“You get to know these guys on the team, and you spend so many hours on the bus and at the field and around them and their families,” she said Monday. “To be so welcomed by the entire organization, I’ve struggled with it for the past week or so. But the depth of those emotions just kind of drew out even more [Sunday].
“I told myself I wouldn’t be emotional on air, and I threw to a commercial break twice trying to avoid that happening. It just ended up coming out anyways.”
Newman, a Georgia native, graduated from Troy University in Alabama in 2013.
She spent the 2018 baseball season as the No. 2 radio announcer for Class AA Frisco in Texas. She hosted the pregame and postgame shows; joined the No. 1 radio announcer for four innings at home games and select road games; and was the sideline reporter for a 12-game regional cable TV package. She said she was not kept by Frisco this year because of budget cuts.
She has enjoyed her bigger role in Salem.
“This is my show. This is my team. I’m not a No. 2 anymore,” she said last week.
Newman tried in her broadcasts, which aired on WGMN-AM 1240 in Roanoke and on the team’s website, to share personal stories of the players.
“People would rather hear, ‘Six of them spent yesterday floating on the river, just relaxing and bonding as a team,’ than, ‘Oh, he’s hitting .300 but he went 0-for-4 yesterday,’ ” said Newman, who also serves as the team’s broadcasting and media relations manager.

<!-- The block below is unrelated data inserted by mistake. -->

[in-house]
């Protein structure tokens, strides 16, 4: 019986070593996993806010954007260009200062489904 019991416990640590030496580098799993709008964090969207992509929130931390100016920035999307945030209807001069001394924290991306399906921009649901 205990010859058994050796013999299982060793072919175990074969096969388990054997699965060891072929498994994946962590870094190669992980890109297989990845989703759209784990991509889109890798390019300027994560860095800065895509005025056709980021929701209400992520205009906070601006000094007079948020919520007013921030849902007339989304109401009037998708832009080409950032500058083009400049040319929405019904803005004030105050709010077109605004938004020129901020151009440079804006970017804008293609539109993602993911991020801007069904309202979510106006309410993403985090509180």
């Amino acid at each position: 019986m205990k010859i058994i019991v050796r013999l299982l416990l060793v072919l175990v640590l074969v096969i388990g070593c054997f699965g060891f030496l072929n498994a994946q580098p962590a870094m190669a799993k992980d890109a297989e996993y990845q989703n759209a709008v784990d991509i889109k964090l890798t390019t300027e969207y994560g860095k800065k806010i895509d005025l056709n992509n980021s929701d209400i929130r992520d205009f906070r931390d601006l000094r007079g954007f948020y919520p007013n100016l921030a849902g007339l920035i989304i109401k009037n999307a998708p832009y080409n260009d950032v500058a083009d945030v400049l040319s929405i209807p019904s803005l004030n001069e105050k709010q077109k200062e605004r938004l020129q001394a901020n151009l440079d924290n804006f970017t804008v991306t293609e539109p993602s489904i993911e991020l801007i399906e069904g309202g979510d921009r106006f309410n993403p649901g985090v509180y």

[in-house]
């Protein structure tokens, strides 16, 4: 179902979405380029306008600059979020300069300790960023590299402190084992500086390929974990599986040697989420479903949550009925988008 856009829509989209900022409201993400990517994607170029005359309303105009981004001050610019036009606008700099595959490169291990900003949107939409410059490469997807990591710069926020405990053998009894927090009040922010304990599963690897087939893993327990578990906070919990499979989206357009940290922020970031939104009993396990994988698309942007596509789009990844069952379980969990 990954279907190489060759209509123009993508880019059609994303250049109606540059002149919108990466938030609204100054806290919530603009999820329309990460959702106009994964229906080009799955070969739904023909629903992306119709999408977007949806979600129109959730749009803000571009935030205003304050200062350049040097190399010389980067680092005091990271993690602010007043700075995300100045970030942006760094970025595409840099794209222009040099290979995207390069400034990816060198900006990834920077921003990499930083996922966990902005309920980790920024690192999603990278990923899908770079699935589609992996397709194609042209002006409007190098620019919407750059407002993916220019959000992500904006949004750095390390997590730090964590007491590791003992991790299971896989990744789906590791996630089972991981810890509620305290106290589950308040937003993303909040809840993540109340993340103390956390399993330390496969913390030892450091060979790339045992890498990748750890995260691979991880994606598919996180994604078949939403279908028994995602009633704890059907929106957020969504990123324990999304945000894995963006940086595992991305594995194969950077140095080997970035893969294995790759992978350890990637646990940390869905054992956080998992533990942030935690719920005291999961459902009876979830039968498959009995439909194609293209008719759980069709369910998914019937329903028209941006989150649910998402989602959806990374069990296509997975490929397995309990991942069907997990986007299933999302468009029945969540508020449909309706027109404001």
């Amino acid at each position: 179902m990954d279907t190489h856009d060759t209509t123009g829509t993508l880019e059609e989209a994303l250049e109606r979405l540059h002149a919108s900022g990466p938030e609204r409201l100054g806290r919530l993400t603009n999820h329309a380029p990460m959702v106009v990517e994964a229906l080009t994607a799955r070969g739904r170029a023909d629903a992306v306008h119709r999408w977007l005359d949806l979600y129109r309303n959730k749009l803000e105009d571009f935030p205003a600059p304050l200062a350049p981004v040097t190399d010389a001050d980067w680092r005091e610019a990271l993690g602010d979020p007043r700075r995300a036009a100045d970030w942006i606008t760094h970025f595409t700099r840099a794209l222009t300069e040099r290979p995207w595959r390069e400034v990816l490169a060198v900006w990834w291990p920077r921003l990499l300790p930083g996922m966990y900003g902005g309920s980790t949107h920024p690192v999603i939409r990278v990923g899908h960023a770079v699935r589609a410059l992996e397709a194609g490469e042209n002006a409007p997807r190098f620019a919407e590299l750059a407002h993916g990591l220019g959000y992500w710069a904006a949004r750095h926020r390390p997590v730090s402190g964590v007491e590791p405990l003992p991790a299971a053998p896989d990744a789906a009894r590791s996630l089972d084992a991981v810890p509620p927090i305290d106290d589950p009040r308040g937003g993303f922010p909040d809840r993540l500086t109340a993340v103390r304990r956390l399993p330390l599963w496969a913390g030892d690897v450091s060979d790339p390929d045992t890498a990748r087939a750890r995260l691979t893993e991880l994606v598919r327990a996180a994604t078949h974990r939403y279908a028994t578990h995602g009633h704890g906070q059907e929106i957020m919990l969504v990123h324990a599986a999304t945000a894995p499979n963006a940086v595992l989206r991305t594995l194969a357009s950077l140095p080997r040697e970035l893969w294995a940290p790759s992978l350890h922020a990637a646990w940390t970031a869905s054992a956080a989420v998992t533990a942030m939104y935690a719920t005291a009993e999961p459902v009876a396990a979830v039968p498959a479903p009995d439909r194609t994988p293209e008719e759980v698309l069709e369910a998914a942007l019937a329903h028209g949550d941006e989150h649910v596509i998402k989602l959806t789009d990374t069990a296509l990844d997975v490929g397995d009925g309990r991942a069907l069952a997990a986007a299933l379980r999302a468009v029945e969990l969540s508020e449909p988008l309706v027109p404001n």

Salem interim general manager Allen Lawrence said he wants to bring Newman back next year.
“She knows the game very well,” Lawrence said. “She certainly paints a good picture on the radio.
“I’m hopeful that she’ll be back in Salem. We’ll have to see where her career takes her. I’m sure she’s going to be flooded with opportunities.”
Newman has more than baseball on her resume.
She served the past three years as the on-field host for Troy home football games, interacting with fans.
Newman also was the sideline reporter for a handful of ESPN Radio bowl games last year, as well as for one Liberty home football game on ESPN Plus.